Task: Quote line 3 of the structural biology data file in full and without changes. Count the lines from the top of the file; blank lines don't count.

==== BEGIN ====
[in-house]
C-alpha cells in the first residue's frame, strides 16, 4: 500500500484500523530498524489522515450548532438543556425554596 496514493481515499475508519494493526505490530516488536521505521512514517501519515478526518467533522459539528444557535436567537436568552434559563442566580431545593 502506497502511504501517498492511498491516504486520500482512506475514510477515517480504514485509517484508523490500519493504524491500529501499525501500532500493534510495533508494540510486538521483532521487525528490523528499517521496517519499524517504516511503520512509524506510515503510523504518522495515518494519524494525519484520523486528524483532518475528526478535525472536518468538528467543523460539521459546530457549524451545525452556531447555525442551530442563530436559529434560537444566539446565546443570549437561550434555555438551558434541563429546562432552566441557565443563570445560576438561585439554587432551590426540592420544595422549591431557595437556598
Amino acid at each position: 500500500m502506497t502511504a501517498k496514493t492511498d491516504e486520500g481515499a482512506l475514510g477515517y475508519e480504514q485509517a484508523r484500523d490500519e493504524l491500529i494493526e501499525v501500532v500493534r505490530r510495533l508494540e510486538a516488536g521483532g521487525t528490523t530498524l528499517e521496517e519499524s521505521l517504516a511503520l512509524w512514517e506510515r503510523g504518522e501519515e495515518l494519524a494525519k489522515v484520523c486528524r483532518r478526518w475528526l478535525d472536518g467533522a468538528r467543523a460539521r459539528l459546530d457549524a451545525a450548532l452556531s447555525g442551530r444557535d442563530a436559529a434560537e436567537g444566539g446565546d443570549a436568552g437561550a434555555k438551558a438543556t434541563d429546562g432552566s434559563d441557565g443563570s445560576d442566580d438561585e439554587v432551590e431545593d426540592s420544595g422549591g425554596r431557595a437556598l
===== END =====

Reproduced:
Amino acid at each position: 500500500m502506497t502511504a501517498k496514493t492511498d491516504e486520500g481515499a482512506l475514510g477515517y475508519e480504514q485509517a484508523r484500523d490500519e493504524l491500529i494493526e501499525v501500532v500493534r505490530r510495533l508494540e510486538a516488536g521483532g521487525t528490523t530498524l528499517e521496517e519499524s521505521l517504516a511503520l512509524w512514517e506510515r503510523g504518522e501519515e495515518l494519524a494525519k489522515v484520523c486528524r483532518r478526518w475528526l478535525d472536518g467533522a468538528r467543523a460539521r459539528l459546530d457549524a451545525a450548532l452556531s447555525g442551530r444557535d442563530a436559529a434560537e436567537g444566539g446565546d443570549a436568552g437561550a434555555k438551558a438543556t434541563d429546562g432552566s434559563d441557565g443563570s445560576d442566580d438561585e439554587v432551590e431545593d426540592s420544595g422549591g425554596r431557595a437556598l